Remembrances...


Just a couple of miles from my home along the Otter Valley, in the centre of the cross-roads where four old paths meet, there is an ancient riven oak.  Dead now, but only a few years ago it was still producing its share of wonderfully large acorns.  It has always been known as the ‘Trysting Oak’ after generations of the local lads and lasses from Metcombe, Venn Ottery, Tipton St. John and Fluxton  had met and courted beneath its boughs.  It died because someone – Clare called such an individual ‘the spoiler’ -- set a fire in its hollow trunk.  Clare’s ‘Remembrances’ summarises my feelings about its loss, and the continued thoughtlessness of many towards growing things in the 21st century. 

Remembrances (excerpt)   
By Langley Bush I roam, but the bush hath left its hill, 
On Cowper Green I stray, tis a desert strange and chill, 
And the spreading Lea Close oak, ere decay had penned its will, 
To the axe of the spoiler and self-interest fell a prey, 
And Crossberry Way and old Round Oak's narrow lane 
With its hollow trees like pulpits I shall never see again. 
Enclosure like a Buonaparte let not a thing remain, 
It levelled every bush and tree and levelled every hill 
And hung the moles for traitors -- though the brook is running still 
It runs a sicker brook, cold and chill. 


MP IV 130

All that is left of Langley Bush in 2016... a bump in a field, surmounted by a hawthorn tree  planted by the Clare Society 20 years ago.

A notice on the gate says this:

The Langley Bush is situated on private land.  Permission to visit the mound should be sought from Fitzwilliam Farm (Milton Estates)’.

So to actually visit the site without ‘permission’, one must trespass on the land legally stolen from the commons during the enclosures.  My heart bleeds...

Trespass

The mass trespass of Kinder Scout in 1932 was a notable act of ‘trespass by ordinary working people from Manchester and Sheffield.  It was undertaken at Kinder Scout, in the Peak District of Derbyshire, on 24 April 1932, to highlight that walkers in England and Wales were denied access to areas of open country that had been enclosed by rich landowners, in the early 19th Century.

Although of course long dead, I have always felt that John Clare should be their patron Saint.

The year is 1820, the place Helpston, an impoverished village in Northamptonshire.  Over the past decade the parish and those around it have been transformed by a parliamentary Enclosure Act.  For centuries the village had been surrounded by huge open fields in which labourers were entitled to farm their strips of land.  To the south, there had been a heath on which a poor man could graze a few sheep or a cow.  But now there are fences, hedgerows, gates.  Trees have been felled and “No Trespassing” signs gone up.  New roads have appeared, streams have been dammed and redirected.  Boundary lines have been imposed like a grid on a landscape that once felt open and free. The common folk?  Legally pauperised.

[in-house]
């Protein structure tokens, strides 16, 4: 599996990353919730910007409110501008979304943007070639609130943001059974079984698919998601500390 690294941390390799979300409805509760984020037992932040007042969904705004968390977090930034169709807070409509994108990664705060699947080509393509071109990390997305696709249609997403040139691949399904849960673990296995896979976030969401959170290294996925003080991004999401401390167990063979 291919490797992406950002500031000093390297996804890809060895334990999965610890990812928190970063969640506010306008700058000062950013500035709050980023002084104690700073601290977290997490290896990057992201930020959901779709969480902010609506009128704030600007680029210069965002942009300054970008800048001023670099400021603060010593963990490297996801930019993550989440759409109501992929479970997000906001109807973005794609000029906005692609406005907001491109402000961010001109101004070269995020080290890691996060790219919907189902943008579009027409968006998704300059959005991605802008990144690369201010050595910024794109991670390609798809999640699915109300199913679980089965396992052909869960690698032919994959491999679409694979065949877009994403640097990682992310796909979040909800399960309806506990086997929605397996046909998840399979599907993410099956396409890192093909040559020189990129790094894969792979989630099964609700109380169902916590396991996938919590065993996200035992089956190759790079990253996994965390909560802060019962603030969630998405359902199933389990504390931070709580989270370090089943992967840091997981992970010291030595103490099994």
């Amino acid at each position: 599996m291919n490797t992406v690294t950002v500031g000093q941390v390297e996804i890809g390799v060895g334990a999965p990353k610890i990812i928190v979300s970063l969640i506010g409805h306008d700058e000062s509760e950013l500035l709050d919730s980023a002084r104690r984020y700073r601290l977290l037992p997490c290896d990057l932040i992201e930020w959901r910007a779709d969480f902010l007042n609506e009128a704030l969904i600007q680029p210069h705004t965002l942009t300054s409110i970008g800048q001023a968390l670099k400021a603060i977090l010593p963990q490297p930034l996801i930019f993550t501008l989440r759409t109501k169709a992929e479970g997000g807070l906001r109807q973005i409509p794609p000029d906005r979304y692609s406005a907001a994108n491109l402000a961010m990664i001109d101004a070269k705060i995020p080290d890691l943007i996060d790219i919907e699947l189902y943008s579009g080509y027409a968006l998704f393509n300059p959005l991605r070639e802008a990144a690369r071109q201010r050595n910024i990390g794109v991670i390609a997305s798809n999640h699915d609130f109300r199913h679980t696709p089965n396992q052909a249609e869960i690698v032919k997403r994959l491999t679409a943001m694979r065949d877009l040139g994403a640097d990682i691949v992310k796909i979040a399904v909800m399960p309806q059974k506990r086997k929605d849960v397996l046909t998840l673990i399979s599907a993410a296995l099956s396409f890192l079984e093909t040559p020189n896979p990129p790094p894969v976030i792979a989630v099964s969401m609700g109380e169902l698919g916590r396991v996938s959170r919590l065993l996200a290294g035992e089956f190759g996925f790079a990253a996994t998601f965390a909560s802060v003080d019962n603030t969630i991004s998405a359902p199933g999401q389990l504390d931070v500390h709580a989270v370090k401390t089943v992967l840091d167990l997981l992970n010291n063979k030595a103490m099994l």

On paths to freedom and to childhood dear 
A board sticks up to notice “no road here” 
And on the tree with ivy overhung 
The hated sign by vulgar taste is hung 
As though the very birds should learn to know 
When they go there they must no further go

An excerpt from the Act of Enclosure for Helpstone

"AND be it further Enacted, That no Horses, Beasts, Asses, Sheep, Lambs, or other Cattle, shall at any Time within the first Ten Years after the said Allotments shall be directed to be entered upon by the respective Proprietors thereof, be kept in any of the public Carriage Roads or Ways to be set out and fenced off on both Sides, or Laned out in pursuance of this Act."

So at a stroke, no poor man - without an 'allotment' -  could graze his stock on the newly enclosed land.  Pauperised at the stroke of the Parliamentary pen, largely by the very men who would benefit by the Enclosures.  So labourers such as Clare were thrown onto the not so tender mercies of those for whom they worked...


They give me eight pence by the day
& make it up at night
With six pence worth of parish pay
& can ye call it right

Pet MS B6 p166

TRESPASS
dreaded walking where there was no path
And pressed with cautious tread the meadow swath,
And always turned to look with wary eye,
And always feared the farmer coming by;
Yet everything about where I had gone
Appeared so beautiful, I ventured on;
And when I gained the road where all are free
I fancied every stranger frowned at me,
And every kinder look appeared to say,
“You've been on trespass in your walk to-day.”
I've often thought, the day appeared so fine,
How beautiful if such a place were mine;
But having naught I never feel alone
And cannot use another's as my own.

The Poems of John Clare
ed. J. W. Tibble (2 volumes, Dent, 1935)

The Workhouse Orphan

Familiar to us all from a reading of Dickens : The workhouse orphan Oliver, 'desperate with hunger, and reckless with misery' asks for a bit more gruel, and is institutionally victimised for his temerity: confined for a week in a dark, cold and solitary room, caned by the Beadle, flogged before an audience of paupers, and preached against at prayer-time.  (Chapter 3 – Oliver Twist)

Here is Clare on a subject very dear to his heart, writing 20 years before Dickens’ famous book.

The Workhouse Orphan

With Mary Lee the parish was my lot
& its cold bounty all the friends I got
Dragd from our childhoods pleasures & its plays
We pined in workhouse sorrows many days